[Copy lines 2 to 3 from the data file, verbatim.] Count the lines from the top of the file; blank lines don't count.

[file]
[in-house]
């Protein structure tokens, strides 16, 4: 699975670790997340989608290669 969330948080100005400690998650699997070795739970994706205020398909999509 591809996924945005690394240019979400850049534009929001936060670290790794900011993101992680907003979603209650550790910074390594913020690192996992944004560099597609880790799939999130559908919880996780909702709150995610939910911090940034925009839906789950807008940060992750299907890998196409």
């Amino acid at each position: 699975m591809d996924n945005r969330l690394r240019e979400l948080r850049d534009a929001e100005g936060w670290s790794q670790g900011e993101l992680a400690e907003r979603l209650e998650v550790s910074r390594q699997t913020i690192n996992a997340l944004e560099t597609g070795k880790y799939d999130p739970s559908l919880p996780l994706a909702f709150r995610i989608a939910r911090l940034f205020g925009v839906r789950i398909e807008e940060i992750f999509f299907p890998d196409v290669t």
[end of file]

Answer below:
């Protein structure tokens, strides 16, 4: 699975670790997340989608290669 969330948080100005400690998650699997070795739970994706205020398909999509 591809996924945005690394240019979400850049534009929001936060670290790794900011993101992680907003979603209650550790910074390594913020690192996992944004560099597609880790799939999130559908919880996780909702709150995610939910911090940034925009839906789950807008940060992750299907890998196409």
């Amino acid at each position: 699975m591809d996924n945005r969330l690394r240019e979400l948080r850049d534009a929001e100005g936060w670290s790794q670790g900011e993101l992680a400690e907003r979603l209650e998650v550790s910074r390594q699997t913020i690192n996992a997340l944004e560099t597609g070795k880790y799939d999130p739970s559908l919880p996780l994706a909702f709150r995610i989608a939910r911090l940034f205020g925009v839906r789950i398909e807008e940060i992750f999509f299907p890998d196409v290669t």